My mom has [my] Christmas list from age five requesting a fire place in my room. I thought falling asleep to the dying embers would be nice.”
If only one of my boys would refer to me as “ever clever,” I’d be quite content.
Image courtesy of Miles Redd.
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21 thoughts on “Nature v Nurture

  1. Patricia,

    Love it. I often wonder what my Lucy will think of me when she is older. I have dark thoughts of her thinking, "Mom is always working, always on the computer!" And then I think, but maybe she'll remember all her beautifully wrapped packages under the tree at Christmas and how much she loves to come to my office and "play" with the fabric samples & phones! Lord knows I hope a client isn't calling in when she is playing design assistant on the phones.

    Nonetheless, I think a parent's greatest compliment is an understanding and respect of them from their adult children.

    I hope Lucy can teach me something one day and hopefully redecorate my house. I'll be way to tired at that point to keep it fresh and interesting.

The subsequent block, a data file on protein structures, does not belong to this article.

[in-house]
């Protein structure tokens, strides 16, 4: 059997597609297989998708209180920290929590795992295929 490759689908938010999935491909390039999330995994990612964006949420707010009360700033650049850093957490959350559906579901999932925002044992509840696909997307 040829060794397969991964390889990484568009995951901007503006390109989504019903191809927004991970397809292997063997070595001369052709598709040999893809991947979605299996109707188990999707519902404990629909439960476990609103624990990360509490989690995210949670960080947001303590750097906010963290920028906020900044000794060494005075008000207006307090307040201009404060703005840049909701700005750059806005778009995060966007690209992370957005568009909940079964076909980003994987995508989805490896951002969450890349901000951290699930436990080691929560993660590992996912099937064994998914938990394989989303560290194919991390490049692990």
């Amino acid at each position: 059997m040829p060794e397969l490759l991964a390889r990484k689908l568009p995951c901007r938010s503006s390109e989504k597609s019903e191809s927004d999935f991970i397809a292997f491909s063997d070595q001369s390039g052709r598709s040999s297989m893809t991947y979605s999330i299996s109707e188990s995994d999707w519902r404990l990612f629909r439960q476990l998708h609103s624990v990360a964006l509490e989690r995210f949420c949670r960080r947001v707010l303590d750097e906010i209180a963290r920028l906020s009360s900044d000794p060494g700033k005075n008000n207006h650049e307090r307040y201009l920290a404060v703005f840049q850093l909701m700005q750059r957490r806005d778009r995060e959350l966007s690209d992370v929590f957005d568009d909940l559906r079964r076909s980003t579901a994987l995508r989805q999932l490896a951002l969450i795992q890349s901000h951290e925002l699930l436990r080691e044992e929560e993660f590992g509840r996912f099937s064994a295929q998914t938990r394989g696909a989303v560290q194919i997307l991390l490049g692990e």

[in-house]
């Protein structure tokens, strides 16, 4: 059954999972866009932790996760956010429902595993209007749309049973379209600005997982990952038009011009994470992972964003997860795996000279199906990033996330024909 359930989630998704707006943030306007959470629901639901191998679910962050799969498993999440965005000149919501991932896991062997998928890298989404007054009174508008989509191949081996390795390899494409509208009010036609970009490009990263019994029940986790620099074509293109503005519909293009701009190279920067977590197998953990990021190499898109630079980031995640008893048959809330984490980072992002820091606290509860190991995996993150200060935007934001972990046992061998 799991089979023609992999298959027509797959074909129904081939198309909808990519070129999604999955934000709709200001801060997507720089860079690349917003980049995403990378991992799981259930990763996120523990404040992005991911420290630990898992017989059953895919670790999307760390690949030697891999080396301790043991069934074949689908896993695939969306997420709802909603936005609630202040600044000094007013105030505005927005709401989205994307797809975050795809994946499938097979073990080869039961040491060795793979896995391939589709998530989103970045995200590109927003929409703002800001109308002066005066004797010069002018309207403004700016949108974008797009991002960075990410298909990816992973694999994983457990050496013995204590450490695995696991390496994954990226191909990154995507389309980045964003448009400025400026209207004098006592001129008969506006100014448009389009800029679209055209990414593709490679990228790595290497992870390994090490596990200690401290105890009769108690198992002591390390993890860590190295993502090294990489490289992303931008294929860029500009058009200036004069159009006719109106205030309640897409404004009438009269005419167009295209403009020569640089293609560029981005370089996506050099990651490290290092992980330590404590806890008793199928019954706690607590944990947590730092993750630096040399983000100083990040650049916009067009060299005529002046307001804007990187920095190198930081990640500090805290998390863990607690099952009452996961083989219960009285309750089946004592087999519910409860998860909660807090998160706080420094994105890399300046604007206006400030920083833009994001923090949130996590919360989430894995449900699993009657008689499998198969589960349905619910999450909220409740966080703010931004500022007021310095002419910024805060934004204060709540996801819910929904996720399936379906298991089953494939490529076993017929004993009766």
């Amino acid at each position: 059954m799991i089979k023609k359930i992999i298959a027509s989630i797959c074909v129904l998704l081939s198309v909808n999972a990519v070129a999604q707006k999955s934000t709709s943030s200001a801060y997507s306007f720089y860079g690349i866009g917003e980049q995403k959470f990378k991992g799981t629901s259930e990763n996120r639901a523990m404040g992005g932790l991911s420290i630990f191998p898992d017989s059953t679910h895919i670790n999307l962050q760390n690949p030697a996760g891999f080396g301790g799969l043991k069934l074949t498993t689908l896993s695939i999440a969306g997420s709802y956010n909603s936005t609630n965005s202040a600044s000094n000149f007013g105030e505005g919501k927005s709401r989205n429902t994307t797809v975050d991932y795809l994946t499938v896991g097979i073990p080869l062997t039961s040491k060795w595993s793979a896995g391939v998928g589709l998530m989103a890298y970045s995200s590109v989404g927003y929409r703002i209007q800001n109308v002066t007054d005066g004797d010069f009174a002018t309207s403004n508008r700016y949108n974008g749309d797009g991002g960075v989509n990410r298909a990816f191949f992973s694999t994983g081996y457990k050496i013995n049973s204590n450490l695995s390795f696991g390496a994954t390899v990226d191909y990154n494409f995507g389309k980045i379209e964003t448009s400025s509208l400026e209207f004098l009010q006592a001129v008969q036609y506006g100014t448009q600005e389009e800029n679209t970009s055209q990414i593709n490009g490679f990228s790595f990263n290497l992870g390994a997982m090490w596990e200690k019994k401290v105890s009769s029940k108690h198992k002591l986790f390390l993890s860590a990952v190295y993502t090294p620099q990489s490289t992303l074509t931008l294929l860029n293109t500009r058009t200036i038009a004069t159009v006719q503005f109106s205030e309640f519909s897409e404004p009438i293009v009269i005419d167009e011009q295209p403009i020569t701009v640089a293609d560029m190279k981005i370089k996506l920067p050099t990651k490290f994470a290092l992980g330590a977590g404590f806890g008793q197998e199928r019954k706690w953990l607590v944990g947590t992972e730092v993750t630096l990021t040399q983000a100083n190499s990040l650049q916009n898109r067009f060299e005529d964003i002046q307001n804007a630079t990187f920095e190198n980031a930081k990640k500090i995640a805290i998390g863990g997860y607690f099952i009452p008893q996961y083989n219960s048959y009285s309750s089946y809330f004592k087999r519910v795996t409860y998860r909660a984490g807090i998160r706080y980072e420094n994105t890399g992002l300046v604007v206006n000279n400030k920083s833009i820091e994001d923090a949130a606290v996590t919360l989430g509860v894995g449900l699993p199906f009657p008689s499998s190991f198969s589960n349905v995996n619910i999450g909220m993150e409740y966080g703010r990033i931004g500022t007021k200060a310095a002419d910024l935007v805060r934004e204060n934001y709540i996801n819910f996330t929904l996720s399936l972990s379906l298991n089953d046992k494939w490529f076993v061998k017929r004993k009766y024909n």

Thanks for the great post.

    Ragland Hill Social

  2. It's an ever interesting, (if not ever clever) question – to try and understand when "it" began, (one's inclination to design). We have the conversation in our household, and I think it begins at an early age, (about 7 or 8). Usually it's infulenced by someone, and in my case my grandmother, although I only worked that out quite recently, some 30 or 40 years on.

  3. I'm in love with this post! Laughing til my sides hurt. The time will come when "the boys" will think that you are clever, but maybe it won't be what you want to be remembered for (I know: better clever at something rather than nothing). Have a great week-end now that school is out for Christmas break!!!

  4. How I enjoy your writing style and your insights! This post leaves me inspired–both to follow my own design dreams and to be a better mother to two teen boys, who have interest in design only when it comes to sporting goods and cars, and to a pre-teen daughter, who is constantly re-arranging her room.